By Robert F. Sanchez, JMI Policy Director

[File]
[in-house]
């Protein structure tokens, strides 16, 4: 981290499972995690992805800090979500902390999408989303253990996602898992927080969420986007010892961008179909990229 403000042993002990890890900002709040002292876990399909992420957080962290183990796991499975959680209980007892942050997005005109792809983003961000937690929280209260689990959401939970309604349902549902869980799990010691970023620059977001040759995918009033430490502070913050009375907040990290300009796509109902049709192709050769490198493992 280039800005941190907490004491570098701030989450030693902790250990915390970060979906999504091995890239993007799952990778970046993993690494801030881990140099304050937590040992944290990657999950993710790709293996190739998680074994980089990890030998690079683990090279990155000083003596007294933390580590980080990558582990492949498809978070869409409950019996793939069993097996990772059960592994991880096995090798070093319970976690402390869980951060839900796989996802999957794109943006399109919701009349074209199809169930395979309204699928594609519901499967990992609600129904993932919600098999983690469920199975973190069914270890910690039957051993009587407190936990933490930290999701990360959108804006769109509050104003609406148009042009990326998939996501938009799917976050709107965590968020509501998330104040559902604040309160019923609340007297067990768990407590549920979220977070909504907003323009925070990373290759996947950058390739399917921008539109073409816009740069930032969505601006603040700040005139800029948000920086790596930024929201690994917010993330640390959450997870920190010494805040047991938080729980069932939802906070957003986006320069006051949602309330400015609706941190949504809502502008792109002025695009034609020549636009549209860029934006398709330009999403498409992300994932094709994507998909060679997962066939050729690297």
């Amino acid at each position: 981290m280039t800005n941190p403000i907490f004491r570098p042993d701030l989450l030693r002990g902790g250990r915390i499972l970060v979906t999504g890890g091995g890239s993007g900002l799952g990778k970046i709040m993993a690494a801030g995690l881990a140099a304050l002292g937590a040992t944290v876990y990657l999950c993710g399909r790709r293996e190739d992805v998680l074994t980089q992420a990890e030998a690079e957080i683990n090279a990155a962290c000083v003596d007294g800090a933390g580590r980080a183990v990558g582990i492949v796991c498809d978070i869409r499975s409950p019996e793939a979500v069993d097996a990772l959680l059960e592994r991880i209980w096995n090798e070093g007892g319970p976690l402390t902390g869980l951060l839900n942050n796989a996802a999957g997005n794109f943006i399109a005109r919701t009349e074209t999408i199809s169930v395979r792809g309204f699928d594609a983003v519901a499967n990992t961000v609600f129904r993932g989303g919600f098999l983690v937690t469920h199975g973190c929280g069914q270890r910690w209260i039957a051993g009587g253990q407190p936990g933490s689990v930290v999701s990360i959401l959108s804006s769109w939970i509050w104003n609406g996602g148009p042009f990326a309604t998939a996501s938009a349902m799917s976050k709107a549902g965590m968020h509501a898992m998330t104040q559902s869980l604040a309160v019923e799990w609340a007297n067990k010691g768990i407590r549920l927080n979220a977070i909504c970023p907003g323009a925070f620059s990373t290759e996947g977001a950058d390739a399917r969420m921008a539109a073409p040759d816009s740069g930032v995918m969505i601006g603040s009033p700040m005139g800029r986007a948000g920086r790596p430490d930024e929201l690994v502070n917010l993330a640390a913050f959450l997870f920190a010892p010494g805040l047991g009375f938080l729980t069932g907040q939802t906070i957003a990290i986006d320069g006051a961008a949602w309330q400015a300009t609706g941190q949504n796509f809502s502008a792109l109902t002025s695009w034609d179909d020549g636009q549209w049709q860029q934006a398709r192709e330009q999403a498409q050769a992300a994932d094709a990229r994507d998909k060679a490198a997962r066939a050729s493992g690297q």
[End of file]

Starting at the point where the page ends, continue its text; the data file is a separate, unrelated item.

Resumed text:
The U.S. Constitution’s Tenth Amendment reserves to the states and to the people all of those powers not explicitly granted to the feds.Since the 1960s Supreme Court era when even a child’s neighborhood lemonade stand or a street corner crack dealer could be regarded as interstate commerce, the inconvenient Tenth Amendment seemed in as much judicial disfavor as the Second Amendment.Fortunately, the doctrine of states’ rights now seems to be staging a minor comeback. Indeed, the recently rediscovered Tenth Amendment has been courageously championed by Supreme Court justices such as Antonin Scalia and Clarence Thomas.Moreover, the important role that state governments can play in our federal system has been validated by respected thinkers such as David Osborne. His seminal 1988 book Laboratories of Democracy – which included a foreword by a young Arkansas governor named Bill Clinton — argued that state governments are often better positioned than the cumbersome feds to experiment with new approaches to nagging problems.Word of this reformation seems to have reached all corners of the land except for that parochial enclave inside the Washington Beltway. There, Congress and the White House have persisted in acting as though the states are helpless wards needing federal guidance ranging from No Child Left Behind to earmarks for public works.On the contrary, what the states most need now is to kick off the traces of federal interference so that they can truly become “laboratories.” After all, in the federal-state division of labor, much of the heavy lifting – in education and transportation, for instance — has been primarily left to the states.State-based think tanks recognize this and invest much of their energy and resources into the public policy debates around their state capitals. They know something that the D.C. establishment and the mainstream media have been slow to grasp: that the states are now where much of the real action is.Excerpt from June 2010 Point of View “Reviving our Laboratories of Democracy.”